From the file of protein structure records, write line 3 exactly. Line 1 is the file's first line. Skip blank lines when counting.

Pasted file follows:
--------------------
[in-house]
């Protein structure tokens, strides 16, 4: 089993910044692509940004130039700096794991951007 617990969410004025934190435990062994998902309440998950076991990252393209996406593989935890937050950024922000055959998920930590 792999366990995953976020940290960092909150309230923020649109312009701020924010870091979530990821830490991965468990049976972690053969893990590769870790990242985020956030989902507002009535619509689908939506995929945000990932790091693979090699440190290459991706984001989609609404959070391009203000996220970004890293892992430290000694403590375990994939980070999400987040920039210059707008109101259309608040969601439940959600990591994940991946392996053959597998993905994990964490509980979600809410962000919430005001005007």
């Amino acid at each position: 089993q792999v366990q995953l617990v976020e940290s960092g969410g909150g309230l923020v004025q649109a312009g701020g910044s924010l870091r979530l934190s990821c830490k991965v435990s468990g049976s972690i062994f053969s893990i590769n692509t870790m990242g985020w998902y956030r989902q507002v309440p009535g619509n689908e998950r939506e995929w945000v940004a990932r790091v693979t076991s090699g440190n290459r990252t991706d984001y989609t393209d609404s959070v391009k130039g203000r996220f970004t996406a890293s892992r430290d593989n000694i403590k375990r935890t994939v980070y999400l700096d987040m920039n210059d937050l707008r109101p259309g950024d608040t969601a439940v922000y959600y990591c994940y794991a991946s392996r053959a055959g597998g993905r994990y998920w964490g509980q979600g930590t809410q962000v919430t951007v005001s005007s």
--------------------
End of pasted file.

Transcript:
């Amino acid at each position: 089993q792999v366990q995953l617990v976020e940290s960092g969410g909150g309230l923020v004025q649109a312009g701020g910044s924010l870091r979530l934190s990821c830490k991965v435990s468990g049976s972690i062994f053969s893990i590769n692509t870790m990242g985020w998902y956030r989902q507002v309440p009535g619509n689908e998950r939506e995929w945000v940004a990932r790091v693979t076991s090699g440190n290459r990252t991706d984001y989609t393209d609404s959070v391009k130039g203000r996220f970004t996406a890293s892992r430290d593989n000694i403590k375990r935890t994939v980070y999400l700096d987040m920039n210059d937050l707008r109101p259309g950024d608040t969601a439940v922000y959600y990591c994940y794991a991946s392996r053959a055959g597998g993905r994990y998920w964490g509980q979600g930590t809410q962000v919430t951007v005001s005007s």